A merger between Grab-backed Indonesian payment firm OVO and local rival PT Espay Debit Indonesia, better known as DANA, could materialise as soon as the first quarter of 2020, according to multiple sources aware of the discussions.
News of a potential merger between the two Indonesian firms first surfaced in September with a Reuters report suggesting that Grab was pushing for the deal, which will see it buying a majority interest in DANA and merging it with OVO.
DANA is backed by Alibaba affiliate Ant Financial and Indonesian media conglomerate PT Elang Mahkota Teknologi (Emtek Group). What complicates the discussion with OVO is that Ant Financial is in the process of increasing its stake in DANA to become a majority owner.
Ant and Emtek own stakes in DANA through a joint venture company, PT Elang Andalan Nusantara (EAN), set up in 2017 to focus on opportunities in mobile payments in Indonesia.
As of 30 September 2019, the Indonesian conglomerate owned a 55 per cent stake in EAN, according to its latest quarterly report. Meanwhile, Ant holds a stake in EAN through API (Hong Kong) Investment Ltd (APIH).
In September, EAN signed an agreement to issue convertible notes to APIH for an aggregate principal amount of up to $110 million. The notes come in multiple tranches and as of 30 September 2019, the Ant subsidiary had subscribed to convertible notes worth up to $55 million.
Convertible notes have the option to convert into equity under predefined conditions such as a future financing round, at a liquidity event (such as IPO or trade sale), or on a maturity date, which is 12 months after the subscription date in this case. With the debt instrument issuance, Ant Financial is set to become the majority stakeholder of Dana.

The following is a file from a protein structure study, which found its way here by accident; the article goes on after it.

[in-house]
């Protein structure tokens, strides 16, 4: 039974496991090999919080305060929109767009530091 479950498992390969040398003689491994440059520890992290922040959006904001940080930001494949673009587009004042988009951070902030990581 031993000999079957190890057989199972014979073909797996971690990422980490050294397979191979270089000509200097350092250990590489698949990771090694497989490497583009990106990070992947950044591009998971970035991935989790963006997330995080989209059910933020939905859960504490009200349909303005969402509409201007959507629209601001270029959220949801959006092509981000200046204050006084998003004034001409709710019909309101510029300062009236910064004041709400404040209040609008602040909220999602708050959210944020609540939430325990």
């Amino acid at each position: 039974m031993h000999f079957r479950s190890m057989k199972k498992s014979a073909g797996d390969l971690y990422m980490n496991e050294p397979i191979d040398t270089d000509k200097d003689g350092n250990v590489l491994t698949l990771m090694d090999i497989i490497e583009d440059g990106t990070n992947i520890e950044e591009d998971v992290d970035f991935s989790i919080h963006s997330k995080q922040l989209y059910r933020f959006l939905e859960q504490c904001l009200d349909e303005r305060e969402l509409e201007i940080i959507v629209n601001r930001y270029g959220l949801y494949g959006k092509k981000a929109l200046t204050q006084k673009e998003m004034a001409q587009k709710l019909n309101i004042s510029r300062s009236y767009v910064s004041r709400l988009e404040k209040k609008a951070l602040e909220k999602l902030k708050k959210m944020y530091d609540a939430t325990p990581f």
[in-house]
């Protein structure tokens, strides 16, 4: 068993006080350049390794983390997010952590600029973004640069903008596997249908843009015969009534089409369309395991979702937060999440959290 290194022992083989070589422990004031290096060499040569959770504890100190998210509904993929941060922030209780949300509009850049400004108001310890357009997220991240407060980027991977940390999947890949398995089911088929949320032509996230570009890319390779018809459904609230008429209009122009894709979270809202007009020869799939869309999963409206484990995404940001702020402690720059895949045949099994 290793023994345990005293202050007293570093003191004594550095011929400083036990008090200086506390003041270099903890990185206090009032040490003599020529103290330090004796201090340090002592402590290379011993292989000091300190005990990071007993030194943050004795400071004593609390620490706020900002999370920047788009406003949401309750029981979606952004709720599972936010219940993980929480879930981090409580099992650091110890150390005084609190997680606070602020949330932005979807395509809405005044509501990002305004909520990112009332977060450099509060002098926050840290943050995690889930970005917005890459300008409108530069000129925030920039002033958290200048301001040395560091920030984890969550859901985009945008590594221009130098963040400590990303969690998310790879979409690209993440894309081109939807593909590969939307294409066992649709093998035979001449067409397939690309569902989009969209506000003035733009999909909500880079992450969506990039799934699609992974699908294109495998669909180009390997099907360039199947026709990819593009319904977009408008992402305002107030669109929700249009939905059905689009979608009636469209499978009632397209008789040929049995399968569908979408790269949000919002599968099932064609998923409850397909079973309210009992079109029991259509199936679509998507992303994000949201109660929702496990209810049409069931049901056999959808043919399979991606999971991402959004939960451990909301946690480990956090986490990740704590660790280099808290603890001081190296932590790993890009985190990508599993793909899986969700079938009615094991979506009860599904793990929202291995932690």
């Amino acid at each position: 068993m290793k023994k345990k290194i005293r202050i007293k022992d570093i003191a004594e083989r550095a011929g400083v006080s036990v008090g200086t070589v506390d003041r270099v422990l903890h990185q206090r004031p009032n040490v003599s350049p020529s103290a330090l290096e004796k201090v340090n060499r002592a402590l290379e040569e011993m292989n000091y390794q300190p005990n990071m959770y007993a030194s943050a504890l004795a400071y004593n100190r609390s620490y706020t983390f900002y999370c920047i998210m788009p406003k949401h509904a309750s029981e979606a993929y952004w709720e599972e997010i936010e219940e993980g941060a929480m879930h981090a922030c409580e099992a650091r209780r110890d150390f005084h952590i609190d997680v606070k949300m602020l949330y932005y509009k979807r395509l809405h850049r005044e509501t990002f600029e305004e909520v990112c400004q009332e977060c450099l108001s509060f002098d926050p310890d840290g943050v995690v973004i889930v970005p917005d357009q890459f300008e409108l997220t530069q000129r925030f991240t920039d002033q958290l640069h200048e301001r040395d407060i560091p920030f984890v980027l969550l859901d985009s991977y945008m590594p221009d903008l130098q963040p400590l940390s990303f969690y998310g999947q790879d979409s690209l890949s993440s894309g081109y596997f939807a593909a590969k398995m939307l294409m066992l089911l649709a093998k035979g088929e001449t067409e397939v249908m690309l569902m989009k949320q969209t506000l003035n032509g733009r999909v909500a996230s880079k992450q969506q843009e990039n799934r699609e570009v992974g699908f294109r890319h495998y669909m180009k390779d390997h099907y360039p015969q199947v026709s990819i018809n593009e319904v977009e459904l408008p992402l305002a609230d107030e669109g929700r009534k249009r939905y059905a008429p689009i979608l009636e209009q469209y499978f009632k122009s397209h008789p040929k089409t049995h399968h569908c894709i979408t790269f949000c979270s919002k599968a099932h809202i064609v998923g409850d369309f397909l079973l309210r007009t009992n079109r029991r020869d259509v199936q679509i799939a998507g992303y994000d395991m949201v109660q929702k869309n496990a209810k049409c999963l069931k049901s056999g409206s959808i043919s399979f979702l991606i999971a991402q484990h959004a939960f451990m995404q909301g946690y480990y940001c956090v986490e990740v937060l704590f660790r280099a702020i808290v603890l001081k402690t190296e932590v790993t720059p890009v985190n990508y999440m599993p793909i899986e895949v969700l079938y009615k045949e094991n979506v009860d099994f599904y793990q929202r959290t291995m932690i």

“There is still a material possibility the deal won’t happen given the complexity of the parties involved,” said a source close to the negotiations.
A successful merger is likely to make the DANA-OVO combination the top payment firm in Indonesia, ahead of Gojek’s GoPay. DANA has so far been seen as the third horse in the race. The market has already seen some shakeout due to the entry of new contender, state-backed LinkAja, which has quickly forged partnerships with both Gojek and Grab.
When asked in September about the potential merger of two of its biggest payment rivals, Gojek’s then-president Andre Soelistyo (who is now its co-CEO) said such a deal would be a little early at this stage of the market’s evolution.
“…a merger this early seems weird for me because it is not like the market share has been stated with enough product stickiness, user stickiness, so I don’t know. I cannot comment on that speculation. But it will be good for them, and it will be easier for us, from two to become one, it is easier to compete with,” he said.
Digital payment firms in Indonesia are seeking to seize the untapped opportunity in a market where more than half of the population lacks an account at a traditional financial services provider. Growing mobile internet usage by a young population has accelerated the growth in e-money transactions.
According to S&P Global Market Intelligence, e-money instruments in Indonesia — and in neighbouring Singapore, Malaysia and Thailand — were used more than twice as frequently as debit and credit cards in 2018.
Source: 2019 Southeast Asia E-Money Market Report, S&P